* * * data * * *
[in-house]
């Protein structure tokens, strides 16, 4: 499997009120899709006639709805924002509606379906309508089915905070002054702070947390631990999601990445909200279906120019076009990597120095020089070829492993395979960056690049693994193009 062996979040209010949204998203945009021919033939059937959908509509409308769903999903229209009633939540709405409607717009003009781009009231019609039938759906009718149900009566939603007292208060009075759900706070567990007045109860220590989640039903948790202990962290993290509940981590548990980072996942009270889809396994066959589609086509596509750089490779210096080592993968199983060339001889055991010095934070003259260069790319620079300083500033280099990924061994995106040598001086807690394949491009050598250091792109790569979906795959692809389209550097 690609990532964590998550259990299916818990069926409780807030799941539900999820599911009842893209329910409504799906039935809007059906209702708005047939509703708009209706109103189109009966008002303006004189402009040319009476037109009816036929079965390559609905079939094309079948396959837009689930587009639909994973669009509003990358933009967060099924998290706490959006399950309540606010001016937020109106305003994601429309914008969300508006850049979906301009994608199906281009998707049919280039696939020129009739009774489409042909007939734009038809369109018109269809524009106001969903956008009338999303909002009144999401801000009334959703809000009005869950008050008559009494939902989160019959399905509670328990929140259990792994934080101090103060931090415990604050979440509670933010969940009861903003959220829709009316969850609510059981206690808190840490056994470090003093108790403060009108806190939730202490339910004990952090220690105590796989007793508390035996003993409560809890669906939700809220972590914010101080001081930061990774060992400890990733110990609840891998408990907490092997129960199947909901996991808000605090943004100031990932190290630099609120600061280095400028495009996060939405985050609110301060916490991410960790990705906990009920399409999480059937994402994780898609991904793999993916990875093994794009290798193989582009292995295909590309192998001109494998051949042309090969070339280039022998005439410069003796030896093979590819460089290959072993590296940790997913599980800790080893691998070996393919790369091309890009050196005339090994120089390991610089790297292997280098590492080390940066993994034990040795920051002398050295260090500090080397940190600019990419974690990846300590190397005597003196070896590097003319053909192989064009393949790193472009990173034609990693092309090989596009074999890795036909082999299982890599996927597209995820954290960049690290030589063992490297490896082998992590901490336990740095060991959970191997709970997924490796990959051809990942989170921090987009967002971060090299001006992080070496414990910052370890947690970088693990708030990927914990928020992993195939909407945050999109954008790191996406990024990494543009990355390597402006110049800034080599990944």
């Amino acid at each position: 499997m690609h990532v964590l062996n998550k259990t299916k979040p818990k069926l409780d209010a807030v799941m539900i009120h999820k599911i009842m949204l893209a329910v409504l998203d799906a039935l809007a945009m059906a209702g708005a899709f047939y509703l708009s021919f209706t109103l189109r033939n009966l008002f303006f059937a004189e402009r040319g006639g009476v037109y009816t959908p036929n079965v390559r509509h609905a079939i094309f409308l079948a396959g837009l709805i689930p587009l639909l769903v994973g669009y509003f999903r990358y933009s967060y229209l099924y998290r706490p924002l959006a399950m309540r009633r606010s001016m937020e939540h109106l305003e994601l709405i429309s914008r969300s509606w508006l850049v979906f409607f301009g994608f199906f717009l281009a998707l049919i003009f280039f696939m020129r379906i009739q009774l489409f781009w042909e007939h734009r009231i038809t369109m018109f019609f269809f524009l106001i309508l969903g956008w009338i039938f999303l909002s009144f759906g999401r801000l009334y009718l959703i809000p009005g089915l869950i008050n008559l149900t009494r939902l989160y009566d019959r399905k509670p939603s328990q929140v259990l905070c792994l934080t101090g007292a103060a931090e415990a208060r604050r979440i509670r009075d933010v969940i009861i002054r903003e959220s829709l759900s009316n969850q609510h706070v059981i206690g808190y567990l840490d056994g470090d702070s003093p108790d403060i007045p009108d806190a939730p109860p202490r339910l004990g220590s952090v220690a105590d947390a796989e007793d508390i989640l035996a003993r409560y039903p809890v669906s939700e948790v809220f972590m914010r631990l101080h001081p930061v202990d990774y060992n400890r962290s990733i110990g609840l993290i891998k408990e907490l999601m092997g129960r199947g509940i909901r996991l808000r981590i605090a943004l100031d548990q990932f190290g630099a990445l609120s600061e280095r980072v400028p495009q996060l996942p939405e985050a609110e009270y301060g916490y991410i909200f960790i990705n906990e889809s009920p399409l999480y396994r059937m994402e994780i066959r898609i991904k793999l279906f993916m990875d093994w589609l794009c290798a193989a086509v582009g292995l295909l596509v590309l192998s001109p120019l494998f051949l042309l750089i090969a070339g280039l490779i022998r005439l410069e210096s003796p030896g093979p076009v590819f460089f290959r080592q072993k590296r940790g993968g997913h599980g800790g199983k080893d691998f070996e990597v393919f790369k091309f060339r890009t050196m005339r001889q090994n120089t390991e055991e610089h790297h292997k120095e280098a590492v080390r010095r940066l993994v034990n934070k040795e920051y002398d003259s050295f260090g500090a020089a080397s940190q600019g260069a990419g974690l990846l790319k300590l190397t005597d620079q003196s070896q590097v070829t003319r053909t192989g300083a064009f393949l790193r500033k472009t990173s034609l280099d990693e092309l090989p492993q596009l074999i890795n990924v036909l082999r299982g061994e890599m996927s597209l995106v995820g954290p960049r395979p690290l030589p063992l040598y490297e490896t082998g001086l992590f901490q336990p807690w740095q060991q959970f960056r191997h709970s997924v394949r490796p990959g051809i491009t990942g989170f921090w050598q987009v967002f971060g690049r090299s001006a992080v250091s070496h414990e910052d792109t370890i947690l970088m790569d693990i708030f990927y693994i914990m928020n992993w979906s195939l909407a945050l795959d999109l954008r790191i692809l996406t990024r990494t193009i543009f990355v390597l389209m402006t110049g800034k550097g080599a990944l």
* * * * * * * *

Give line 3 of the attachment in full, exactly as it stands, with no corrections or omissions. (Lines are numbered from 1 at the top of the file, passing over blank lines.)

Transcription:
């Amino acid at each position: 499997m690609h990532v964590l062996n998550k259990t299916k979040p818990k069926l409780d209010a807030v799941m539900i009120h999820k599911i009842m949204l893209a329910v409504l998203d799906a039935l809007a945009m059906a209702g708005a899709f047939y509703l708009s021919f209706t109103l189109r033939n009966l008002f303006f059937a004189e402009r040319g006639g009476v037109y009816t959908p036929n079965v390559r509509h609905a079939i094309f409308l079948a396959g837009l709805i689930p587009l639909l769903v994973g669009y509003f999903r990358y933009s967060y229209l099924y998290r706490p924002l959006a399950m309540r009633r606010s001016m937020e939540h109106l305003e994601l709405i429309s914008r969300s509606w508006l850049v979906f409607f301009g994608f199906f717009l281009a998707l049919i003009f280039f696939m020129r379906i009739q009774l489409f781009w042909e007939h734009r009231i038809t369109m018109f019609f269809f524009l106001i309508l969903g956008w009338i039938f999303l909002s009144f759906g999401r801000l009334y009718l959703i809000p009005g089915l869950i008050n008559l149900t009494r939902l989160y009566d019959r399905k509670p939603s328990q929140v259990l905070c792994l934080t101090g007292a103060a931090e415990a208060r604050r979440i509670r009075d933010v969940i009861i002054r903003e959220s829709l759900s009316n969850q609510h706070v059981i206690g808190y567990l840490d056994g470090d702070s003093p108790d403060i007045p009108d806190a939730p109860p202490r339910l004990g220590s952090v220690a105590d947390a796989e007793d508390i989640l035996a003993r409560y039903p809890v669906s939700e948790v809220f972590m914010r631990l101080h001081p930061v202990d990774y060992n400890r962290s990733i110990g609840l993290i891998k408990e907490l999601m092997g129960r199947g509940i909901r996991l808000r981590i605090a943004l100031d548990q990932f190290g630099a990445l609120s600061e280095r980072v400028p495009q996060l996942p939405e985050a609110e009270y301060g916490y991410i909200f960790i990705n906990e889809s009920p399409l999480y396994r059937m994402e994780i066959r898609i991904k793999l279906f993916m990875d093994w589609l794009c290798a193989a086509v582009g292995l295909l596509v590309l192998s001109p120019l494998f051949l042309l750089i090969a070339g280039l490779i022998r005439l410069e210096s003796p030896g093979p076009v590819f460089f290959r080592q072993k590296r940790g993968g997913h599980g800790g199983k080893d691998f070996e990597v393919f790369k091309f060339r890009t050196m005339r001889q090994n120089t390991e055991e610089h790297h292997k120095e280098a590492v080390r010095r940066l993994v034990n934070k040795e920051y002398d003259s050295f260090g500090a020089a080397s940190q600019g260069a990419g974690l990846l790319k300590l190397t005597d620079q003196s070896q590097v070829t003319r053909t192989g300083a064009f393949l790193r500033k472009t990173s034609l280099d990693e092309l090989p492993q596009l074999i890795n990924v036909l082999r299982g061994e890599m996927s597209l995106v995820g954290p960049r395979p690290l030589p063992l040598y490297e490896t082998g001086l992590f901490q336990p807690w740095q060991q959970f960056r191997h709970s997924v394949r490796p990959g051809i491009t990942g989170f921090w050598q987009v967002f971060g690049r090299s001006a992080v250091s070496h414990e910052d792109t370890i947690l970088m790569d693990i708030f990927y693994i914990m928020n992993w979906s195939l909407a945050l795959d999109l954008r790191i692809l996406t990024r990494t193009i543009f990355v390597l389209m402006t110049g800034k550097g080599a990944l």